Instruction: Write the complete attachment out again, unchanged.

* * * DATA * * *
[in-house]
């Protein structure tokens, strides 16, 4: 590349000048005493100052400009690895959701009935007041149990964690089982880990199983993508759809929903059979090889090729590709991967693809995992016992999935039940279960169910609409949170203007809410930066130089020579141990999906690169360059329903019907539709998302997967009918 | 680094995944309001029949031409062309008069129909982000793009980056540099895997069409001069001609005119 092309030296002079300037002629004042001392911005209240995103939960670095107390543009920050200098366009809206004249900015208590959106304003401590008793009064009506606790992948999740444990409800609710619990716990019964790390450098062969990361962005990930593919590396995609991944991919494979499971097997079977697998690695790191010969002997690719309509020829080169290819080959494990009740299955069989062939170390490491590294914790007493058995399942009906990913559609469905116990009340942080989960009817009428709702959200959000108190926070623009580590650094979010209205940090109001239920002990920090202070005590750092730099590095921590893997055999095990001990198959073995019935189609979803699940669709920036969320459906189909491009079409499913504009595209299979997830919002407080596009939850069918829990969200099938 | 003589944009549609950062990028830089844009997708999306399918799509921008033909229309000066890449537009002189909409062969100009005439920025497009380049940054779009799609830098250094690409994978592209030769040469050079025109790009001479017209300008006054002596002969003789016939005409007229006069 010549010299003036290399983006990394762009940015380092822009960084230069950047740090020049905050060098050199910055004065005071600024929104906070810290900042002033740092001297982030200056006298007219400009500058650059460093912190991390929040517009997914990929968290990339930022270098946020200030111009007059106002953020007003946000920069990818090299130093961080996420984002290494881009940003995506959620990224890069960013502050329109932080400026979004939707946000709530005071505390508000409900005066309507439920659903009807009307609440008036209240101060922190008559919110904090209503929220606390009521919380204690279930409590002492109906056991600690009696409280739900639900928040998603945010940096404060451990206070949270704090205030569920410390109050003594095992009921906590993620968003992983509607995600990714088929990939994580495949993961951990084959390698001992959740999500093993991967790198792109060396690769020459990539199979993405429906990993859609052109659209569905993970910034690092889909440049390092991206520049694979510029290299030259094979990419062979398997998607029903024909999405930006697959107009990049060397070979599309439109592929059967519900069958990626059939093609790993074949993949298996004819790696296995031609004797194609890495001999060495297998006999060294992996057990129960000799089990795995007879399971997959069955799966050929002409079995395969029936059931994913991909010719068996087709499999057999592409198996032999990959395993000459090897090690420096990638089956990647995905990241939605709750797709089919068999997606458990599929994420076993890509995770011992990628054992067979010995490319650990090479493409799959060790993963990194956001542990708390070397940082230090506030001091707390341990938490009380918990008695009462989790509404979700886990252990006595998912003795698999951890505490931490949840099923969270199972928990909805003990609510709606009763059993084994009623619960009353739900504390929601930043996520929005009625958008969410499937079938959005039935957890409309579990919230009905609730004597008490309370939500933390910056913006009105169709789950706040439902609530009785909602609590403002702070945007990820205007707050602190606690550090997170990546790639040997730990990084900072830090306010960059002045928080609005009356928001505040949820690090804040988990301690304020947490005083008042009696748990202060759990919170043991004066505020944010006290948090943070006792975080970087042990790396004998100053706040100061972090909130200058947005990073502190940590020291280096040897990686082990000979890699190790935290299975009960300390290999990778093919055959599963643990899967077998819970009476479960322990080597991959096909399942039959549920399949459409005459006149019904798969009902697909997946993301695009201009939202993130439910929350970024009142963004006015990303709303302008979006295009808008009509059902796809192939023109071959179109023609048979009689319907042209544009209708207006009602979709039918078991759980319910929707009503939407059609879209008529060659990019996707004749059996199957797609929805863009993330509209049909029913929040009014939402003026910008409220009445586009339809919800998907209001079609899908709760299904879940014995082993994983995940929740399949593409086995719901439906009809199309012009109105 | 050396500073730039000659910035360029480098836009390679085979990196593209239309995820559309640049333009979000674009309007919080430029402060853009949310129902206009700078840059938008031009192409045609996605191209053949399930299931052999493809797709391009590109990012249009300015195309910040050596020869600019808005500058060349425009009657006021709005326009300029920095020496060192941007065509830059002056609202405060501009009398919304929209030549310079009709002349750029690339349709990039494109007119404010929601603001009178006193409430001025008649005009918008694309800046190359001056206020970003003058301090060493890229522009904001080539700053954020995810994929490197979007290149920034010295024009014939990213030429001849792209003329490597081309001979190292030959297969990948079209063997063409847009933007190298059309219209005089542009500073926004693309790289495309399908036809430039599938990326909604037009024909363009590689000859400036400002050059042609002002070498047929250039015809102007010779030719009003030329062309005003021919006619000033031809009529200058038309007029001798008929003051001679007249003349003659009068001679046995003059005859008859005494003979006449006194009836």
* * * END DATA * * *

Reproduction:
[in-house]
């Protein structure tokens, strides 16, 4: 590349000048005493100052400009690895959701009935007041149990964690089982880990199983993508759809929903059979090889090729590709991967693809995992016992999935039940279960169910609409949170203007809410930066130089020579141990999906690169360059329903019907539709998302997967009918 | 680094995944309001029949031409062309008069129909982000793009980056540099895997069409001069001609005119 092309030296002079300037002629004042001392911005209240995103939960670095107390543009920050200098366009809206004249900015208590959106304003401590008793009064009506606790992948999740444990409800609710619990716990019964790390450098062969990361962005990930593919590396995609991944991919494979499971097997079977697998690695790191010969002997690719309509020829080169290819080959494990009740299955069989062939170390490491590294914790007493058995399942009906990913559609469905116990009340942080989960009817009428709702959200959000108190926070623009580590650094979010209205940090109001239920002990920090202070005590750092730099590095921590893997055999095990001990198959073995019935189609979803699940669709920036969320459906189909491009079409499913504009595209299979997830919002407080596009939850069918829990969200099938 | 003589944009549609950062990028830089844009997708999306399918799509921008033909229309000066890449537009002189909409062969100009005439920025497009380049940054779009799609830098250094690409994978592209030769040469050079025109790009001479017209300008006054002596002969003789016939005409007229006069 010549010299003036290399983006990394762009940015380092822009960084230069950047740090020049905050060098050199910055004065005071600024929104906070810290900042002033740092001297982030200056006298007219400009500058650059460093912190991390929040517009997914990929968290990339930022270098946020200030111009007059106002953020007003946000920069990818090299130093961080996420984002290494881009940003995506959620990224890069960013502050329109932080400026979004939707946000709530005071505390508000409900005066309507439920659903009807009307609440008036209240101060922190008559919110904090209503929220606390009521919380204690279930409590002492109906056991600690009696409280739900639900928040998603945010940096404060451990206070949270704090205030569920410390109050003594095992009921906590993620968003992983509607995600990714088929990939994580495949993961951990084959390698001992959740999500093993991967790198792109060396690769020459990539199979993405429906990993859609052109659209569905993970910034690092889909440049390092991206520049694979510029290299030259094979990419062979398997998607029903024909999405930006697959107009990049060397070979599309439109592929059967519900069958990626059939093609790993074949993949298996004819790696296995031609004797194609890495001999060495297998006999060294992996057990129960000799089990795995007879399971997959069955799966050929002409079995395969029936059931994913991909010719068996087709499999057999592409198996032999990959395993000459090897090690420096990638089956990647995905990241939605709750797709089919068999997606458990599929994420076993890509995770011992990628054992067979010995490319650990090479493409799959060790993963990194956001542990708390070397940082230090506030001091707390341990938490009380918990008695009462989790509404979700886990252990006595998912003795698999951890505490931490949840099923969270199972928990909805003990609510709606009763059993084994009623619960009353739900504390929601930043996520929005009625958008969410499937079938959005039935957890409309579990919230009905609730004597008490309370939500933390910056913006009105169709789950706040439902609530009785909602609590403002702070945007990820205007707050602190606690550090997170990546790639040997730990990084900072830090306010960059002045928080609005009356928001505040949820690090804040988990301690304020947490005083008042009696748990202060759990919170043991004066505020944010006290948090943070006792975080970087042990790396004998100053706040100061972090909130200058947005990073502190940590020291280096040897990686082990000979890699190790935290299975009960300390290999990778093919055959599963643990899967077998819970009476479960322990080597991959096909399942039959549920399949459409005459006149019904798969009902697909997946993301695009201009939202993130439910929350970024009142963004006015990303709303302008979006295009808008009509059902796809192939023109071959179109023609048979009689319907042209544009209708207006009602979709039918078991759980319910929707009503939407059609879209008529060659990019996707004749059996199957797609929805863009993330509209049909029913929040009014939402003026910008409220009445586009339809919800998907209001079609899908709760299904879940014995082993994983995940929740399949593409086995719901439906009809199309012009109105 | 050396500073730039000659910035360029480098836009390679085979990196593209239309995820559309640049333009979000674009309007919080430029402060853009949310129902206009700078840059938008031009192409045609996605191209053949399930299931052999493809797709391009590109990012249009300015195309910040050596020869600019808005500058060349425009009657006021709005326009300029920095020496060192941007065509830059002056609202405060501009009398919304929209030549310079009709002349750029690339349709990039494109007119404010929601603001009178006193409430001025008649005009918008694309800046190359001056206020970003003058301090060493890229522009904001080539700053954020995810994929490197979007290149920034010295024009014939990213030429001849792209003329490597081309001979190292030959297969990948079209063997063409847009933007190298059309219209005089542009500073926004693309790289495309399908036809430039599938990326909604037009024909363009590689000859400036400002050059042609002002070498047929250039015809102007010779030719009003030329062309005003021919006619000033031809009529200058038309007029001798008929003051001679007249003349003659009068001679046995003059005859008859005494003979006449006194009836």